Professors Hye Seung Chung and Scott Diffrient co-write new book
Professor Hye Seung Chung and Professor Scott Diffrient just returned from a year in Seoul, South Korea, where they were completing their prestigious Fulbright scholarship research project, “Beyond Anti-Communism and National Propaganda: Reevaluating South Korea’s State Film Censorship of the Cold War Era.” During their leave, Diffrient—who is also the programming director for the ACT Human Rights Film Festival—and Chung’s new book, Movie Minorities: Transnational Rights Advocacy and South Korean Cinema, was published by Rutgers University Press.
About the book:
Rights advocacy has become a prominent facet of South Korea’s increasingly transnational motion picture output, especially following the 1998 presidential inauguration of Kim Dae-jung, a former political prisoner and victim of human rights abuses who received the Nobel Peace Prize in 2000. Today it is not unusual to see a big-budget production about the pursuit of social justice or the protection of civil liberties contending for the top spot at the box office. With that cultural shift has come a diversification of film subjects, which range from undocumented workers’ rights to the sexual harassment experienced by women to high-school bullying to the struggles among people with disabilities to gain inclusion within a society that has transformed significantly since winning democratic freedoms three decades ago. Combining in-depth textual analyses of films such as Bleak Night, Okja, Planet of Snail, Repatriation, and Silenced with broader historical contextualization, Movie Minorities offers the first English-language study of South Korean cinema’s role in helping to galvanize activist social movements across several identity-based categories.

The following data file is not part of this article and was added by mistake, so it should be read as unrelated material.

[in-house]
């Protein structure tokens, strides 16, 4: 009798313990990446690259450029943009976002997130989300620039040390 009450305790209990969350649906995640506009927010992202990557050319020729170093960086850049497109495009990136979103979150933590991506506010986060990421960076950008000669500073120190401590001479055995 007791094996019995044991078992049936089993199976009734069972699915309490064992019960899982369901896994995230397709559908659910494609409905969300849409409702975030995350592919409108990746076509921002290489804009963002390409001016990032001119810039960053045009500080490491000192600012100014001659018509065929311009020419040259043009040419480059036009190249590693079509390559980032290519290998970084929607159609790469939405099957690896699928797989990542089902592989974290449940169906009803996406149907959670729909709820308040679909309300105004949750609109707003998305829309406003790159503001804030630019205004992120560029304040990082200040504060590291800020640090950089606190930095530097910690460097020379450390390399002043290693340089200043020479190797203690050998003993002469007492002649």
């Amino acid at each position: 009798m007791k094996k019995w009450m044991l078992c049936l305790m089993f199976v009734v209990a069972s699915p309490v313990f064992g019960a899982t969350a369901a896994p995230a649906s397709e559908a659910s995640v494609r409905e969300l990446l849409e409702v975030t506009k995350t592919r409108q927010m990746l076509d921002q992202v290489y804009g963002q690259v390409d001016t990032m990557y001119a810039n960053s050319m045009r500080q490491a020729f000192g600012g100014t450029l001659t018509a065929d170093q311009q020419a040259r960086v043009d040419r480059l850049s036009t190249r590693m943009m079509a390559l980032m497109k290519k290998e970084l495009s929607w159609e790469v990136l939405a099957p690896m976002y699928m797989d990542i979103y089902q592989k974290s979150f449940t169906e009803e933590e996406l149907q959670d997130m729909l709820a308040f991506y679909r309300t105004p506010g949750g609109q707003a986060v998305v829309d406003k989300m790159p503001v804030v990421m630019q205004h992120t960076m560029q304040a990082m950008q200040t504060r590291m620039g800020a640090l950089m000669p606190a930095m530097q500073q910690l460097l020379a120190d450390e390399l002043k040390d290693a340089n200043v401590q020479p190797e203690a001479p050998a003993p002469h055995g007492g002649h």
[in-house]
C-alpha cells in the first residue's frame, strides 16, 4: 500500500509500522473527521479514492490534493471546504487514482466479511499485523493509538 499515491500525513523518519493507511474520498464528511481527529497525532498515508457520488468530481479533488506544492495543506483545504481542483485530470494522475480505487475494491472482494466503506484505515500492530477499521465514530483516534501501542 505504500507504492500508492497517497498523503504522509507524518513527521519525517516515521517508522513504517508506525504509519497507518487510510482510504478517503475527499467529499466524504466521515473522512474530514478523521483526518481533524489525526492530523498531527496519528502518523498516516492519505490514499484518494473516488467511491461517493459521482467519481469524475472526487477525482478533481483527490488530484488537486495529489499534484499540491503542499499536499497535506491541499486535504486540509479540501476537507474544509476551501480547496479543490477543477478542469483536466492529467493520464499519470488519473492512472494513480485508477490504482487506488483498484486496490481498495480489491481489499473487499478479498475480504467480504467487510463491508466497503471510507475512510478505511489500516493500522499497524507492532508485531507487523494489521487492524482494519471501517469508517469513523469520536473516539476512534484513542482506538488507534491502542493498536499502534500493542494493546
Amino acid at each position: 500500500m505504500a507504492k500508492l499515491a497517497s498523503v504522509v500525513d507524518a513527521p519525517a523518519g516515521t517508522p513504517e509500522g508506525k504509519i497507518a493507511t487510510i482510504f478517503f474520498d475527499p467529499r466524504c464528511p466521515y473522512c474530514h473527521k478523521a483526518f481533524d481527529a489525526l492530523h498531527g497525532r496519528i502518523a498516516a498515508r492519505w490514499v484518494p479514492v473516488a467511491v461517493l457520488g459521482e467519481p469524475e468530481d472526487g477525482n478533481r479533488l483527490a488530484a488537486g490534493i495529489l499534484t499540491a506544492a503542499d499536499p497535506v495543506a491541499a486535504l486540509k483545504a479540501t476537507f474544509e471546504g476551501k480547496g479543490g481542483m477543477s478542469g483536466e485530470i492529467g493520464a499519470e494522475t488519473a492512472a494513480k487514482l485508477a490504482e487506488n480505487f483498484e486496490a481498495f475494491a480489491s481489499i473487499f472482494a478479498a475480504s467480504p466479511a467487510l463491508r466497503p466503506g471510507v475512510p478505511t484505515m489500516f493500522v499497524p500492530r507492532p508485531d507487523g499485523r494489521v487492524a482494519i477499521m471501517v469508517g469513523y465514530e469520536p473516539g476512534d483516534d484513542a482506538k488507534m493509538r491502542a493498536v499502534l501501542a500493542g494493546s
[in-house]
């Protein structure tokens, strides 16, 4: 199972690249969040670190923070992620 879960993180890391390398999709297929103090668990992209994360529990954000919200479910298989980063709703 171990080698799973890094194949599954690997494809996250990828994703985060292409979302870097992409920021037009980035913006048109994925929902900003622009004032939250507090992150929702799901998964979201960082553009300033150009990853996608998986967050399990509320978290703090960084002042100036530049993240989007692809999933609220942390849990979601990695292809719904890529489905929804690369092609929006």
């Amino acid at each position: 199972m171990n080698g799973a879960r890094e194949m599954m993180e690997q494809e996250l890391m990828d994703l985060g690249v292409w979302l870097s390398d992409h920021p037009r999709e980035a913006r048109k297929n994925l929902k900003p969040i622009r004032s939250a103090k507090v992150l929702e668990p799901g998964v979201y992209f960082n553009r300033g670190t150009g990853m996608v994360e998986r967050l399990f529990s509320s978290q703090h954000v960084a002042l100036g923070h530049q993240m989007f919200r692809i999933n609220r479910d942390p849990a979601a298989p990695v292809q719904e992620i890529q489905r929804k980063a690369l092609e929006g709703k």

Buy your copy: